Still, ACV and baking soda were my best bet if I was going to complete the experiment. So, I washed my hair one more time with this method, on day 26, which also happened to be the night before I would embark on a 10-day vacation to London and Dublin.

    Allie Strickler

    In fact, I actually arrived in London that next day still technically pursuing the experiment (got to love that too-much gene, baby). But you better believe I enjoyed every steamy second when I was finally able to hop into the shower knowing there was no salad-like vinegar waiting for me. I practically wanted to eat my shampoo and conditioner, I’d missed their fruity scents and cleansing touch so much.

    Allie Strickler

    I’ll admit, the first half of this experiment was pretty brutal. But hey, when you throw a UTI, a stomach virus, a fever, oh, and an international trip into the mix, going a month without shampoo or conditioner doesn’t really seem like a big deal anymore. (The ACV and baking soda certainly didn’t hurt either, I guess).

    Life has a way of challenging you most when you least expect it. If there’s anything to be learned here — other than that expert hair stylists think cool, natural hair trends are best saved for desert island scenarios only — it’s that you and your body can probably handle a lot more than you give yourself credit for. That, and you can learn a lot about yourself just by tweaking something in your usual routine. Before this experiment, I never really thought of myself as someone who’s that concerned with what her hair looks or feels like. But take away my usual products, and I somehow won’t be able to go even 30 minutes without thinking about how itchy my scalp feels.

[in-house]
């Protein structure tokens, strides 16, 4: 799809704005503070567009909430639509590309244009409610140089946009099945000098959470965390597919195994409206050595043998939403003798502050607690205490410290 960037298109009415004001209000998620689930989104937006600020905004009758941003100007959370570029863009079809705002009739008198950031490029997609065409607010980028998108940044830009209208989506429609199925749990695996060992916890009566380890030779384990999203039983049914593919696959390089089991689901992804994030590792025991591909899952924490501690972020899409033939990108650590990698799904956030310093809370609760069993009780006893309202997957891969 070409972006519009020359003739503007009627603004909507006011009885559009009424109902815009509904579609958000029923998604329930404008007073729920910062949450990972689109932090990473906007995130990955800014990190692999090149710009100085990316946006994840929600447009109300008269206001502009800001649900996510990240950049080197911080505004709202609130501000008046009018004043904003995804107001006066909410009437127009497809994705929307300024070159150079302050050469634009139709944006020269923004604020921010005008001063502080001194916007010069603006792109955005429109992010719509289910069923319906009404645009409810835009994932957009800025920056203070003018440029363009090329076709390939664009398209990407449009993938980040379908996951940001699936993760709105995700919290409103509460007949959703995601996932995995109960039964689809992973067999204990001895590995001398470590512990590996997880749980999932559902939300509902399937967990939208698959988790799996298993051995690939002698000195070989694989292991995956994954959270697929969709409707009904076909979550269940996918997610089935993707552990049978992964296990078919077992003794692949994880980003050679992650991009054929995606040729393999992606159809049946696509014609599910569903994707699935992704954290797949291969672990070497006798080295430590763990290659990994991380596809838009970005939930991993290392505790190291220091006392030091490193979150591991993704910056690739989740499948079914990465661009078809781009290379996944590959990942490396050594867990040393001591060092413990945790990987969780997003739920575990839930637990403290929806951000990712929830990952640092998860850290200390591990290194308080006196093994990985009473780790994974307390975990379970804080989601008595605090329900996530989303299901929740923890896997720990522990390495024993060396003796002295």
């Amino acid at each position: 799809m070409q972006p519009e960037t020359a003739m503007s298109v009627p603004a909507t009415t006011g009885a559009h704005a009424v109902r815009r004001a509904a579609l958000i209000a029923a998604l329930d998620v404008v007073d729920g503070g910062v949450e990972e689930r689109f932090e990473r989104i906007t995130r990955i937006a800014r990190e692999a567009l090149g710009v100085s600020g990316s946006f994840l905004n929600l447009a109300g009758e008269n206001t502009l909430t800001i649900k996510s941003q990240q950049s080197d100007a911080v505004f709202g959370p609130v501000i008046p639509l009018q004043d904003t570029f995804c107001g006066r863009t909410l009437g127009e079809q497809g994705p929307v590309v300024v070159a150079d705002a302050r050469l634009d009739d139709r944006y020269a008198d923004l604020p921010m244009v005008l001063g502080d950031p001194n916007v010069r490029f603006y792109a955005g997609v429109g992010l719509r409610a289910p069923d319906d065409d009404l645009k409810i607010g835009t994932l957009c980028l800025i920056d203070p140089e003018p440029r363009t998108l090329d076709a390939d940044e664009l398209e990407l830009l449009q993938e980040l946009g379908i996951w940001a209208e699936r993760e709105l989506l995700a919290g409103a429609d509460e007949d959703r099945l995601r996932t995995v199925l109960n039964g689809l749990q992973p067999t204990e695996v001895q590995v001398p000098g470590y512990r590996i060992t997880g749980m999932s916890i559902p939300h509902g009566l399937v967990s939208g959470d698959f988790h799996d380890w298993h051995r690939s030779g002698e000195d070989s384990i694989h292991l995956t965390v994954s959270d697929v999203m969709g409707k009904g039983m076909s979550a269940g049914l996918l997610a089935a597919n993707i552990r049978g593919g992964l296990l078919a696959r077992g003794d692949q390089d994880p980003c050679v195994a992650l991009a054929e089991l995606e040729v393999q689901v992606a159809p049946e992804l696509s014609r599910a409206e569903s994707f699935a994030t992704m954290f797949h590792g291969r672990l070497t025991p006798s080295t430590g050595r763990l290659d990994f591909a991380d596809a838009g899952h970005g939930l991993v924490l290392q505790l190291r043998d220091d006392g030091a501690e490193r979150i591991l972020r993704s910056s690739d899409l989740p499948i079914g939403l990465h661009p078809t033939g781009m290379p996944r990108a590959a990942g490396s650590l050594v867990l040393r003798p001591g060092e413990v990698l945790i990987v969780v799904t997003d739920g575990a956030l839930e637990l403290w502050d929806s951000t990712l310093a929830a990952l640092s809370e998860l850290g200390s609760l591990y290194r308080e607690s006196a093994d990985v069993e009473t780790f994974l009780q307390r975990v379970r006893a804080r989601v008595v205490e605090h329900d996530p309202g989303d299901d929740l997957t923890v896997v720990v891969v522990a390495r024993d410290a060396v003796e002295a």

All in all, I definitely don’t regret giving this experience a try. I love to learn about what the human body is capable of, and that’s what this whole thing was ultimately about.

    That, or the absence of shampoo and conditioner from a regular hair care routine is apparently a nightmare for your immune system. Who would have thought?

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    4 Weird Panics Everyone Has For No Logical Reason

    Watching horror movies during my grade-school days has deadened my nerves, and now I’m just not really responsive to anything that I technically should be panicking about. Pity me. However, if you have adequate senses and find that you freak out all the time, don’t be ashamed. For most people, having a reaction to things is normal, and having a gross overreaction is not uncommon at all. In fact, there’s science behind damn near all of it. Yay, science!


    Mystery Noises